Amanda Carmack returns readers to the time of Elizabeth the first with her latest historical mystery, Murder at Westminster Abbey. This is the second book in the Elizabethan Mystery series and takes readers from Elizabeth's exile to her triumphant entry into London for her coronation and beginning of her reign. Unfortunately, someone is targeting women who resemble the new queen and it's up to her friend and courtier, Kate Haywood to find the killer. This is a great blend of history and mystery, that readers will quickly be drawn into. What I liked: Amanda Carmack is an author who does her homework. It takes a great deal of research to pull this kind of mystery off, because of the historical detail required to make it authentic. The reign of Elizabeth I has been well documented in history, but it's another thing when it comes to making these historical figures become real characters in a book. The reader has to be fully engaged in the characters to make the story enjoyable and Carmack seems to really understand how she needs to portray them to bring them to life.  I absolutely loved all of the imagery and description that Carmack put into the coronation and the days leading up to it. Readers are treated to seeing the court during it's hay day so to speak. This was a time when the people were glad that Mary's reign had ended and that a new queen would rule in England. The festivities were magnificent and Carmack captured the expectant atmosphere and even the treachery and betrayal being plotted behind the scenes. It was very well written. I have always really enjoyed Kate, since the first book and she comes into her own even more in this book. She has some experience in sleuthing under her belt now and she goes about it in a more reasonable manner. But like an good amateur sleuthing tale, the suspects don't always do what you think they will and the motives might be totally different than what you expect. In this case someone is murdering women who look like the queen and it stands to reason that she is the real target. I thought Carmack did a great job with Kate's character and the mystery itself was well thought out and executed.  What I didn't like: As usual with this series, the author relies heavily on the historical aspects of the novel to carry it. But luckily this time it is a bit more balanced. I thought Carmack did a much better job of making the mystery aspects of the story a top priority. It made the book seem a lot more realistic and less like typical historical fiction. Bottom Line: The second book in this series, Murder at Westminster Abbey is much better offering than the first book, although I enjoyed it as well. The history is important, but so is the mystery and that's what was missing in the last one. I think this series has a lot of potential and it's getting better as it goes along.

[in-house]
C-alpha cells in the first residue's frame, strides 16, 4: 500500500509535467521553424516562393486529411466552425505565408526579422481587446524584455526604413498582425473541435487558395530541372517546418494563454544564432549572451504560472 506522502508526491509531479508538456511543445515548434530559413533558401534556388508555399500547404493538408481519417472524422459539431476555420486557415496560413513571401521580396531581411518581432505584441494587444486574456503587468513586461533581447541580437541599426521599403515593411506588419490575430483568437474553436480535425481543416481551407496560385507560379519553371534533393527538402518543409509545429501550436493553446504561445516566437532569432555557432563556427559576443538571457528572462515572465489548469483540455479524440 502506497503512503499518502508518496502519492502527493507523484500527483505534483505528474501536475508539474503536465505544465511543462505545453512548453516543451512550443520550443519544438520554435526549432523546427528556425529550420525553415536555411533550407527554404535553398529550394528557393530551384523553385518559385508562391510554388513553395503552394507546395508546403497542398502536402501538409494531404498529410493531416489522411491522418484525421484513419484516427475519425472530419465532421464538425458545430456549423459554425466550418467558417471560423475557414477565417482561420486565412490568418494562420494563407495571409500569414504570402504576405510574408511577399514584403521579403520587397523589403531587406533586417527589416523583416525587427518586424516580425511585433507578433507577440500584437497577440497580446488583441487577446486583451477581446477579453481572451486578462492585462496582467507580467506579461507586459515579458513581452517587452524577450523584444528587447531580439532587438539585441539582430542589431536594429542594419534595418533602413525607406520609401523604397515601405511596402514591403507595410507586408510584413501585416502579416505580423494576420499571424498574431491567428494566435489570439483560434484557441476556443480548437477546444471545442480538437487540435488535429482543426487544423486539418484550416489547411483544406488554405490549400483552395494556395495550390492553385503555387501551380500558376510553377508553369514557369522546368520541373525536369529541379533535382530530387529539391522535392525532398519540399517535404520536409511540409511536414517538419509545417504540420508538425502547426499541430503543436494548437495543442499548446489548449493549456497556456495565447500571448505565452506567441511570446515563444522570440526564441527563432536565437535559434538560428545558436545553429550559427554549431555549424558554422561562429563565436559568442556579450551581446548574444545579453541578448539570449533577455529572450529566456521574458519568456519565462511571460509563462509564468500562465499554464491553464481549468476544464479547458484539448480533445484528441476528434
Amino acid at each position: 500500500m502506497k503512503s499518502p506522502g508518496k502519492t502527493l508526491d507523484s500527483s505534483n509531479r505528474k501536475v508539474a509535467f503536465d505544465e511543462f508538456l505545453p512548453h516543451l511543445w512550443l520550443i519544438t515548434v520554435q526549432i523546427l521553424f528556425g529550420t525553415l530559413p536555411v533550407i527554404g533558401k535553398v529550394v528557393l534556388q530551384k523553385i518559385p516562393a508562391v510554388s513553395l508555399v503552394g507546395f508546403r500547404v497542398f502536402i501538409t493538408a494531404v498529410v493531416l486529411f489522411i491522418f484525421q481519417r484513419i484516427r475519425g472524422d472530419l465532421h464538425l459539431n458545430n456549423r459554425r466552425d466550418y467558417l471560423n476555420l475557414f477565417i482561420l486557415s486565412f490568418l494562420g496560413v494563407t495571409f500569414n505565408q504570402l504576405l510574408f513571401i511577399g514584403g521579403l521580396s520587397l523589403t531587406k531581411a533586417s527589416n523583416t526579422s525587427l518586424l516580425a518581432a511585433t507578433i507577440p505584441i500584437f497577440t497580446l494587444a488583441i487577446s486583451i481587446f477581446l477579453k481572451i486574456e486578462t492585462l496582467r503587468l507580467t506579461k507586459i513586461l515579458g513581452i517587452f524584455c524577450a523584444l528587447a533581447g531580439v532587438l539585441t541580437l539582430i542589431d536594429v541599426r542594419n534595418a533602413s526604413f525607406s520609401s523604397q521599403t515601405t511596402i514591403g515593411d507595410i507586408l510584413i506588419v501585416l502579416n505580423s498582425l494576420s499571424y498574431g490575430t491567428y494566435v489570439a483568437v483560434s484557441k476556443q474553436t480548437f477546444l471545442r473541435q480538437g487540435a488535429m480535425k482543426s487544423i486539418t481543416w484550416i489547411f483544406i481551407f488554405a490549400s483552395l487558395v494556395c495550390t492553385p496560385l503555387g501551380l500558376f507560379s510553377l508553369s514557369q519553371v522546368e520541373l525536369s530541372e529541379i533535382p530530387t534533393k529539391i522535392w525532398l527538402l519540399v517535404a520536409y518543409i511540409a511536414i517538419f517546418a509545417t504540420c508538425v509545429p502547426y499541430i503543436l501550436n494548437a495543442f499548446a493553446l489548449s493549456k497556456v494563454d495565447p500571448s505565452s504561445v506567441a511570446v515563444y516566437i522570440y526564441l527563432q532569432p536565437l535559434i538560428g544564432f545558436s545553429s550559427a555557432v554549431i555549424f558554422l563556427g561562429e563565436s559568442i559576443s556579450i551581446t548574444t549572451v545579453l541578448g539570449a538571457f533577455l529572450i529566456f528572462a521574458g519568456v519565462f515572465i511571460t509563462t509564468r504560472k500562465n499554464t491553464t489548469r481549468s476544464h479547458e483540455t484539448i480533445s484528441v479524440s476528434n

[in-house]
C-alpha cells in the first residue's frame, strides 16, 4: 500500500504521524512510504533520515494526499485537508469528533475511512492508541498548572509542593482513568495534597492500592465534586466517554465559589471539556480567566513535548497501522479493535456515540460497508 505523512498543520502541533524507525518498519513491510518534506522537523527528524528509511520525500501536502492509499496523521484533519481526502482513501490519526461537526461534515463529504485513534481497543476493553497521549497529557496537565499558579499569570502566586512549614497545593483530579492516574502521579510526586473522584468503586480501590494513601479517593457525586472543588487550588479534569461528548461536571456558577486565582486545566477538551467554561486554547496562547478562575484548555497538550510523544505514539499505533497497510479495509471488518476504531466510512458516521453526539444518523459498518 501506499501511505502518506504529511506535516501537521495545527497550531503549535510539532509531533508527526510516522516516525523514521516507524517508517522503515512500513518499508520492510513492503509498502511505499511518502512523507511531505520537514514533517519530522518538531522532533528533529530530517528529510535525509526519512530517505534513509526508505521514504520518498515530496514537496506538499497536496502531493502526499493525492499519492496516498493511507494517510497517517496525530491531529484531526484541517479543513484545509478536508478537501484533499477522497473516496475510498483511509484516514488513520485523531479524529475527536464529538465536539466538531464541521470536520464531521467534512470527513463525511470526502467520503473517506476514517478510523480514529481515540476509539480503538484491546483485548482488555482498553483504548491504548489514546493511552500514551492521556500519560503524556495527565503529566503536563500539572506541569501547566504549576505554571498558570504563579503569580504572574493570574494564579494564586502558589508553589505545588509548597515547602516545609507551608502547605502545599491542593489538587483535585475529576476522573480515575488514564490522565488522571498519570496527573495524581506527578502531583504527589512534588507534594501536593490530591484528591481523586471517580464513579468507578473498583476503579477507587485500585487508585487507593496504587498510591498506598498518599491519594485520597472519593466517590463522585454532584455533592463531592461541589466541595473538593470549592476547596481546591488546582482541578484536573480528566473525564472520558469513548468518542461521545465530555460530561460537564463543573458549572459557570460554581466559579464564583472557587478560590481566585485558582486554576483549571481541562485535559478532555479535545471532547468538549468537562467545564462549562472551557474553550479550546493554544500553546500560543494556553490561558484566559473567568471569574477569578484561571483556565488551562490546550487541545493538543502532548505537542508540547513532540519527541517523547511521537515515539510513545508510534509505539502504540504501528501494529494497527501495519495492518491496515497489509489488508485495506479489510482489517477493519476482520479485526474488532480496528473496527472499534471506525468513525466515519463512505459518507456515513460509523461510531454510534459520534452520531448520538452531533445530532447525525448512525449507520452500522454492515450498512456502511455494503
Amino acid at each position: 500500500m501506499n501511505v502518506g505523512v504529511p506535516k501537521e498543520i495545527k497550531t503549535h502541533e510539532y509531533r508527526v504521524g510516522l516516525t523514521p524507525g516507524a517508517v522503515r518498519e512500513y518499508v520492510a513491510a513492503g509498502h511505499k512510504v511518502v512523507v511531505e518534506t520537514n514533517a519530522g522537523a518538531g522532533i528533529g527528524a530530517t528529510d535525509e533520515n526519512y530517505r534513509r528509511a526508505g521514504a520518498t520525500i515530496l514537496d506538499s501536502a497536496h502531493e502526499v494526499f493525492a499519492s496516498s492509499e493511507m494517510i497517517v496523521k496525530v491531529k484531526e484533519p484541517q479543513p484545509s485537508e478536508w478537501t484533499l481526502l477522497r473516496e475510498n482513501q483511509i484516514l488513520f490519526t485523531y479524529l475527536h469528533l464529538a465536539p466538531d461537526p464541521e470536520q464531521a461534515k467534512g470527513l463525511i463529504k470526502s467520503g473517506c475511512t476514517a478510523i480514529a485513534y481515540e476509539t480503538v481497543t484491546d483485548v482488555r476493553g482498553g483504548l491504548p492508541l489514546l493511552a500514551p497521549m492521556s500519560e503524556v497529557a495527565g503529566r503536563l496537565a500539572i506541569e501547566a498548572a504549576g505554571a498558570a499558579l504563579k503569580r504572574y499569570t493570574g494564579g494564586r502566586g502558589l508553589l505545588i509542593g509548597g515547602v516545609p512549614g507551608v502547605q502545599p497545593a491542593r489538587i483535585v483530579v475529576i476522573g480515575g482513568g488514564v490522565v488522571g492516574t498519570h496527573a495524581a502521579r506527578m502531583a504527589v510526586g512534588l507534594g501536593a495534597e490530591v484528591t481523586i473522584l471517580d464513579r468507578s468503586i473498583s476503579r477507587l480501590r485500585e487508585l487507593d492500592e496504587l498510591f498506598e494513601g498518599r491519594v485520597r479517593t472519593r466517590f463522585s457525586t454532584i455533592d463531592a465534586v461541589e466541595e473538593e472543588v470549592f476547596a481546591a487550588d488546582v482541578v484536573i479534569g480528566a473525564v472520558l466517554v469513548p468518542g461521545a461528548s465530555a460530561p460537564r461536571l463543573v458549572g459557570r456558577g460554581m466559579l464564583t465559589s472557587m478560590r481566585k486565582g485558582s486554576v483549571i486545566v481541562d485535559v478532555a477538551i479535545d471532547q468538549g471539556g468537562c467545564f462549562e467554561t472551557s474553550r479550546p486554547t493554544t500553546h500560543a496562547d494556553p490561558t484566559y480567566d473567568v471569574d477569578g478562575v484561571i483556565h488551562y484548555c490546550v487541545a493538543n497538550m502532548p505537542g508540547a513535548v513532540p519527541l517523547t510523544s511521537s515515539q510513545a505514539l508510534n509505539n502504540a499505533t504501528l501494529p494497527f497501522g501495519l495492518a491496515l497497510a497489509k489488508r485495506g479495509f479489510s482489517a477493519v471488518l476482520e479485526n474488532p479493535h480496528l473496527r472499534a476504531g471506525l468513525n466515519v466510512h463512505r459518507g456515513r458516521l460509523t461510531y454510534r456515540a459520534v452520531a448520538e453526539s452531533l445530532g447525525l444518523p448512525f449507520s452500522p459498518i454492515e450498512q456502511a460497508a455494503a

SummerSnowFalls More than 1 year ago